Lithium-ion batteries are far more widely recycled than many people think, while China and South Korea are already leaders of the emerging circular economy of lithium, a report commissioned by the Swedish Energy Agency has found.
An often-cited figure is that “5% of lithium-ion batteries are recycled”, when in fact this statistic, taken originally from a Friends of the Earth research report, is itself now nine years old, yet has been repeated over the years and was even cited in an April 2019 editorial for the scientific journal, Nature Energy.
The new report’s author, Hans Eric Melin, a consultant with UK-based Circular Energy Storage, was hired by the Swedish Energy Agency, which is part of the country’s Ministry of Environment and Energy and in charge of administering battery research funding.
The report has been republished in English after a launch in Spring in Swedish. Melin told Energy-Storage.news that many misconceptions and poor observations are made and repeated around lithium recycling. Melin said that more than 70% of lithium-ion batteries recycled today are processed in China and South Korea, with “high” recovery rates of materials.
Recycling rates ‘significantly higher’ than oft-quoted 5% figure
Melin’s report claims that “many companies” in China and South Korea in fact are recycling, despite the “general perception that this is barely happening at all”. While admitting that his evidence is based on personal experience, he writes that: “for somebody who visits collectors and recyclers around the world it becomes clear that significantly more batteries than only 5% are recycled”.
More than 300 studies of primary research have been conducted worldwide in separating materials in used batteries and re-producing cathode materials or their precursors, 70% of those studies in the two aforementioned Asian battery powerhouses, and finding that “all active materials including lithium can be recycled with high efficiency”.
However, the majority of studies have been carried out on LCO and NCM batteries, with “only a few studies” on LFP, LMO and NCA batteries, meaning some battery types used commonly in stationary energy storage may not yet be comprehensively covered. As these effective processes exist for effective recycling, Melin argues, future research should focus more on actually getting the end of life batteries into the recycling supply chain.
“The challenge for recyclers in both Europe and North America is to get hold of batteries as the prices are much more attractive in Asia, which also is where most of where American and European batteries are going,” Melin told Energy-Storage.news exclusively.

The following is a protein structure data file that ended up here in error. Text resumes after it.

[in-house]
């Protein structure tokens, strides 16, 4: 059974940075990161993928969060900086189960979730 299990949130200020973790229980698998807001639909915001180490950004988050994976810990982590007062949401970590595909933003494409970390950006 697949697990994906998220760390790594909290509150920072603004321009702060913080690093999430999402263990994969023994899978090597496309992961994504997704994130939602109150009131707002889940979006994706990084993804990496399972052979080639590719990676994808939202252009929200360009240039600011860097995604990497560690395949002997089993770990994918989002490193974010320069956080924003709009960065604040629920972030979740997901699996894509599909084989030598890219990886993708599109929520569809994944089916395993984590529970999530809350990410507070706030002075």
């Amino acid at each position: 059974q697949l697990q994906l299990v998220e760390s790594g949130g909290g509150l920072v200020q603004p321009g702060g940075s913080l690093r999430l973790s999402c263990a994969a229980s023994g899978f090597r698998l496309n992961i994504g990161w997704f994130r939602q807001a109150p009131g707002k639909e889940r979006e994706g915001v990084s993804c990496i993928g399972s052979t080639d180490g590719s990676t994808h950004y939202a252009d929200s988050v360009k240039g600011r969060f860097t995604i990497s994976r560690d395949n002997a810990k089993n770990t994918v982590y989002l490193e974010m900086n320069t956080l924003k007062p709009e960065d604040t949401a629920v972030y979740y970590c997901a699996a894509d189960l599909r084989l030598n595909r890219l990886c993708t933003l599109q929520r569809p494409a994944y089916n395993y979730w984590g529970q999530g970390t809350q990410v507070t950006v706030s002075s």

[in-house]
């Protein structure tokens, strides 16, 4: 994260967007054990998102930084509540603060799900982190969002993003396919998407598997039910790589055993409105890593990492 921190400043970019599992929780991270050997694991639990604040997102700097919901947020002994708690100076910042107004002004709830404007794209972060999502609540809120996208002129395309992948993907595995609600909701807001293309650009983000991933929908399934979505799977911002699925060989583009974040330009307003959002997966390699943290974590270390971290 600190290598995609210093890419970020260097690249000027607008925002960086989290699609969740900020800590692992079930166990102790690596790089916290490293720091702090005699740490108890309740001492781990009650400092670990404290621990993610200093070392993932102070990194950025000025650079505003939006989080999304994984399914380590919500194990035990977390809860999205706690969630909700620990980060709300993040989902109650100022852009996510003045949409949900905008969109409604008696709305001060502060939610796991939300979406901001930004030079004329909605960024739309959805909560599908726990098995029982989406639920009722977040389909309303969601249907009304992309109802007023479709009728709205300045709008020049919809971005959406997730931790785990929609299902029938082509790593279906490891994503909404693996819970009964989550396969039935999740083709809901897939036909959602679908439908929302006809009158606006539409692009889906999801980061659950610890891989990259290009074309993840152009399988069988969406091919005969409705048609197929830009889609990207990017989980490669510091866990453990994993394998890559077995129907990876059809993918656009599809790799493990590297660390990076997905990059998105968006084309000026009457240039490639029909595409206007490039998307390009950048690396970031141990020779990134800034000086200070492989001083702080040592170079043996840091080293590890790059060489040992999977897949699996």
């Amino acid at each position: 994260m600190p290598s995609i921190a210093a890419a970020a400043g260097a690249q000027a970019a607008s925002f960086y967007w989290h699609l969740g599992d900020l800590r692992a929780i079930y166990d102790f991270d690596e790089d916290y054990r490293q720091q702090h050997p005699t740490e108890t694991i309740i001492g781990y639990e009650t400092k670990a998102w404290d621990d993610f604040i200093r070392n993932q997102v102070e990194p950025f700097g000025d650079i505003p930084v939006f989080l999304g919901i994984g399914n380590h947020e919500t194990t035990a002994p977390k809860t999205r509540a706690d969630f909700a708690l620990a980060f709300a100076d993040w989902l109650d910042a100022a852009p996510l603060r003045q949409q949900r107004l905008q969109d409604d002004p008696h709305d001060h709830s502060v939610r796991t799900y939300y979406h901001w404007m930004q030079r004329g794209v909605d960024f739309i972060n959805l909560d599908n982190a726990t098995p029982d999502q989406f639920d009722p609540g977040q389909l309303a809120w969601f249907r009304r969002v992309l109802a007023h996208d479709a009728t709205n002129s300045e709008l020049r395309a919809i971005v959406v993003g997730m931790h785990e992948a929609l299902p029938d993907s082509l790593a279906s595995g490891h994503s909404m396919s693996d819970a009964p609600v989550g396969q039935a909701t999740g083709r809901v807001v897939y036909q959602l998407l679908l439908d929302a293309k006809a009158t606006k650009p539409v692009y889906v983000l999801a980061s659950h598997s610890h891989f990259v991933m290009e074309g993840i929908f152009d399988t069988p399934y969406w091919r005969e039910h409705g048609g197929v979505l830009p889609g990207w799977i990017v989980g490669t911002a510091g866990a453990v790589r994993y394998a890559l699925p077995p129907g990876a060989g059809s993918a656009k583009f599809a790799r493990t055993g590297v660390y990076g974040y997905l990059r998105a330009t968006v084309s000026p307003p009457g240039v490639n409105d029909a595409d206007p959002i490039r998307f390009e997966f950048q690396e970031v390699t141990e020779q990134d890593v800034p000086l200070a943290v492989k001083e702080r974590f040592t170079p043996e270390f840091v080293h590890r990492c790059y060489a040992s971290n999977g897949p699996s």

“This will only become harder as many Asian recyclers are establishing operations here [in Europe].”
Collection rates poorer than recycling capabilities
Some interesting findings in the 57-page report, which is publicly available on request, include:
- Batteries in portable devices require sorting, which can be time-consuming, whereas EV batteries and industrial battery packs used for grid storage require a higher level of skill to prepare for recycling due to their much larger modules and greater level of work to prepare batteries for the recycling process.
- Only around 16% of industrial batteries deployed in Sweden are collected for recycling at end of life, far short of the country’s target of 95%. For portable electronics and batteries in many types of devices, many are exported away from Europe at the end of their life to China or South Korea. Author Hans Eric Melin argues that “just because the recycling rate of lithium-ion batteries is low in Europe it does not mean that the recycling rate is low globally.”
- Almost 97,000 tonnes of lithium-ion batteries were recycled in 2018, Circular Energy Storage estimates, with about 67,000 tonnes accounted for by China and 18,000 tonnes recycled in South Korea.
- More than 50 companies today around the world recycle lithium batteries at some scale. As well as China and South Korea, these companies are in the EU, Japan, Canada and the US.
- More than 30 of those companies are based in China alone, recycling both battery waste and production waste. Methods used are “almost exclusively hydrometallurgical”, the report claims, producing chemical products such as cobalt sulphate, nickel sulphate or lithium carbonate, while some companies are also using the recycling process to make NCM or NCA cathodes.
The full report looks closely at demand and recycling rates in sectors including electric mobility, an obvious high and rising demand base for lithium batteries, while also examining the specific materials and components in batteries and success rates for recycling each. Energy-Storage.news recently also spoke with Kunal Phalpher at Canada-based recycler Li-Cycle, who argued that 100% recycling rates are achievable for lithium batteries of many types.